The Pregnant Woman with Physical and Mental Challenges


For so many years, women with disabilities were discouraged from getting pregnant because their condition may complicate the pregnancy. However, with the advent of technology, women who are physically and mentally challenged are given more ease during pregnancy and childbirth. Also with the guidance of their healthcare providers, they are now able to plan pregnancies and childbirth and their special concerns are now addressed in any healthcare facility across the country.

The Pregnant Woman who is Physically or Mentally Challenged

A physically or mentally challenged woman who wants to get pregnant is advised to engage in careful planning of her pregnancy so everything would be tailored to exactly what she needs.

  • On the first prenatal visit, explore the nature of the woman’s disability to identify the alterations needed for a successful pregnancy.
  • A woman who is house bound during pregnancy must be compliant in taking a vitamin D supplement because she might not be getting adequate sun exposure.
  • Assess the woman’s ability to reach her emergency contacts for pregnancy-related emergencies.
  • Assess the woman’s ability to come for a prenatal visit or if she can drive alone.
  • Encourage a woman who uses a wheelchair to press with their hands against the armrests and lift their buttocks off the wheelchair seat for five seconds every hour to prevent pressure ulcers as the fetus is getting heavier.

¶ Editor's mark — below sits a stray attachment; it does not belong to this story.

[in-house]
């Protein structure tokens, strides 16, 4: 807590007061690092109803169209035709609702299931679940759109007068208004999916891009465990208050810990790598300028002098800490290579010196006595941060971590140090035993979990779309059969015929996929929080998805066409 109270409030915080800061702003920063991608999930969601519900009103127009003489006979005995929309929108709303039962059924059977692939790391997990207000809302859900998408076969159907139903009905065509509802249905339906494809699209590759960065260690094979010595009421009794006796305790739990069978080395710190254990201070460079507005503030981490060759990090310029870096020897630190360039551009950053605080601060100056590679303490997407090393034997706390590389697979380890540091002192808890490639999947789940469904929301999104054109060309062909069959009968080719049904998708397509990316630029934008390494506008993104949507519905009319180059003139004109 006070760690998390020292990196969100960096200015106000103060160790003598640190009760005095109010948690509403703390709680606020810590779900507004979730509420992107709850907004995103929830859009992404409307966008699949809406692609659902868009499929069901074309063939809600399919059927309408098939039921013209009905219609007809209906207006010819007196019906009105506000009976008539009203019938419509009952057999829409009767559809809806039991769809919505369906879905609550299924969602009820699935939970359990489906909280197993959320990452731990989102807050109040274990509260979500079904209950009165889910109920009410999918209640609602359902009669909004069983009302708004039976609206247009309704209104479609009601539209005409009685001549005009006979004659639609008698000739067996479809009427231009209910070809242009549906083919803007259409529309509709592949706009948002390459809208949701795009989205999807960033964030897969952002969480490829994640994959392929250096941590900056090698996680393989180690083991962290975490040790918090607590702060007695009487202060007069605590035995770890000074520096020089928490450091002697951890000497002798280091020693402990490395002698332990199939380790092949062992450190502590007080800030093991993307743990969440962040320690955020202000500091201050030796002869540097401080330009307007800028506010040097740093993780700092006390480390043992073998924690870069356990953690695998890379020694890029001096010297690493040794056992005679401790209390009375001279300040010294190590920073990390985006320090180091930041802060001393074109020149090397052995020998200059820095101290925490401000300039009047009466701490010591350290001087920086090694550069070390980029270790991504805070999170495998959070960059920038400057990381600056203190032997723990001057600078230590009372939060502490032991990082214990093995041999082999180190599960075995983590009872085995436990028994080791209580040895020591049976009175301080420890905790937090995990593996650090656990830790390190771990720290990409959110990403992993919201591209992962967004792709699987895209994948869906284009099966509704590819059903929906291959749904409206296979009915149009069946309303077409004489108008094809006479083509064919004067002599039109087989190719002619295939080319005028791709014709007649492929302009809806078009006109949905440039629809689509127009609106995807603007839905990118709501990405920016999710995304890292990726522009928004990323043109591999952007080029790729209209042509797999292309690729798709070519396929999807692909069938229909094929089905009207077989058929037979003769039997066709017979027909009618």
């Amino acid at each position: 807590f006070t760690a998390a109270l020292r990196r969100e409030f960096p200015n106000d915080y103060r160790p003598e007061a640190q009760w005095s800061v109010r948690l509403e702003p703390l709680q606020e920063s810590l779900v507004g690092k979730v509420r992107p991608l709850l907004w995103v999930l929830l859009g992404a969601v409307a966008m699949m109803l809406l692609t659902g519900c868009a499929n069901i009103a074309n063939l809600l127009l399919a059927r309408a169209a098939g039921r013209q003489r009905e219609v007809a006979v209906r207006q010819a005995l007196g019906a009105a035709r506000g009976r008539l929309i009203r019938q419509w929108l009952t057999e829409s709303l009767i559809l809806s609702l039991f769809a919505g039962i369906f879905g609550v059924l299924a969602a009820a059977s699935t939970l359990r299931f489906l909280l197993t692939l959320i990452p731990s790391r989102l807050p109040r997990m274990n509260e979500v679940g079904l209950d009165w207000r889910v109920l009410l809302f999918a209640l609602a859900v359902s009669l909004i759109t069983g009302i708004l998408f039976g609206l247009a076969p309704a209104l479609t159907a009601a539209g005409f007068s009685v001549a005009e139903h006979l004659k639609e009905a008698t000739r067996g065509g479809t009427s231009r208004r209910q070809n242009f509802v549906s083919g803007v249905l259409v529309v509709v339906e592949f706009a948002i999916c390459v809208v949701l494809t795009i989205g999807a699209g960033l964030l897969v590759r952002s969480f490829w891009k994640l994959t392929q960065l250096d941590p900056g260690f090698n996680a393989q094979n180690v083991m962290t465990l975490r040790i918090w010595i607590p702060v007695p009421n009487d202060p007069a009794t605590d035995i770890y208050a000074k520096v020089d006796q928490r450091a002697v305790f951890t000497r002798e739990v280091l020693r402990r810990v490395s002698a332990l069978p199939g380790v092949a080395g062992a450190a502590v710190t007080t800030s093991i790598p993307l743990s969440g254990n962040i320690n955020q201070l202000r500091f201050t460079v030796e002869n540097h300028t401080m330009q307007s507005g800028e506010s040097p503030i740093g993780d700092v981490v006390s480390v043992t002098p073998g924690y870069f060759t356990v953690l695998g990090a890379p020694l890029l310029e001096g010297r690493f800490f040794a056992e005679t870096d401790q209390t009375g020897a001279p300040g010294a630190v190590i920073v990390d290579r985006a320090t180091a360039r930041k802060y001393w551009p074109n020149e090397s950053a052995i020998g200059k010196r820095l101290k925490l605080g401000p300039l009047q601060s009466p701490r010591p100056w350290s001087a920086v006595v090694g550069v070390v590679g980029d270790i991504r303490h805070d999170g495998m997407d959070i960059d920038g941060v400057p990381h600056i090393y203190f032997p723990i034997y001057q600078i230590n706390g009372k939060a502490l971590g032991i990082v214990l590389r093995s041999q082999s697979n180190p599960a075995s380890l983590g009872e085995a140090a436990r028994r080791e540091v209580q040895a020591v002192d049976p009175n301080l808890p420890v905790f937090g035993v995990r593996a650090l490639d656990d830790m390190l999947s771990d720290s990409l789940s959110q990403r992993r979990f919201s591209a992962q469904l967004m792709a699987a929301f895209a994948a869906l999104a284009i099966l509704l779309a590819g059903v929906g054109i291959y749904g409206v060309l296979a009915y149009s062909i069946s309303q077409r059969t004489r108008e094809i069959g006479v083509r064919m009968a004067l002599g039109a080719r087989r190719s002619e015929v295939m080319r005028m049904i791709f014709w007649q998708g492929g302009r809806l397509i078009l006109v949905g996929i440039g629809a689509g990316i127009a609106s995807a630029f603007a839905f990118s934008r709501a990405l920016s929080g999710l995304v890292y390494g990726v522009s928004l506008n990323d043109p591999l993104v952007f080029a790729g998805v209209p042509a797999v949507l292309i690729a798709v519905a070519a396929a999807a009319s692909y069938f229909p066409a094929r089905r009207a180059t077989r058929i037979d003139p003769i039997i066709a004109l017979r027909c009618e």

• Encourage the woman to increase fluid intake to prevent urinary tract infections and to void frequently even though mobility is an effort.
  • Physical examinations may need to be modified to accommodate the woman with disability.
  • Women who are cognitively challenged may not know how they became pregnant, so if she was abused sexually, give ample time to talk to her regarding a pelvic examination.
  • For a visually challenged woman, a trained guide dog may be brought during prenatal visits but since the guide dog’s main function is to offer directions, it still has protective instincts and might be threatened whenever people may pet it.
  • Use demonstration aids when teaching a visually impaired woman, to allow her to feel or touch the aids.
  • A cognitively challenged woman may need instructions limited to those few items related to safety.
  • A visually challenged woman could not read pregnancy pamphlets, so either her support person would read the pamphlet to her or she can have a tape recorder with information recorded about pregnancy or any topic you want her to remember.
  • Nutrition counseling needs to center on foods that can be prepared without cooking.
  • For activity and exercise, if mobility Is an issue, let the woman understand that walking around her home is just like walking around the block as exercise.
  • Encourage the woman to attend childbirth preparation classes if possible, especially those who are not working outside their home so they can practice breathing exercises.
  • For a hearing impaired woman, show her printed words when teaching so she can see what your lip motions represents.
  • If the woman has an interpreter for sign language, be certain that you are facing the woman while talking and not the interpreter.
  • For a woman with spinal cord injury, instruct her to palpate her abdomen for uterine contractions so she can be aware that she is in labor.
  • Cesarean and forceps birth may be necessary for women with muscle spasticity or spinal cord injury.
  • A woman who cannot assume a lithotomy position could be positioned in a dorsal recumbent or Sims’ position during vaginal delivery.

The Pregnant Woman who is Substance Dependent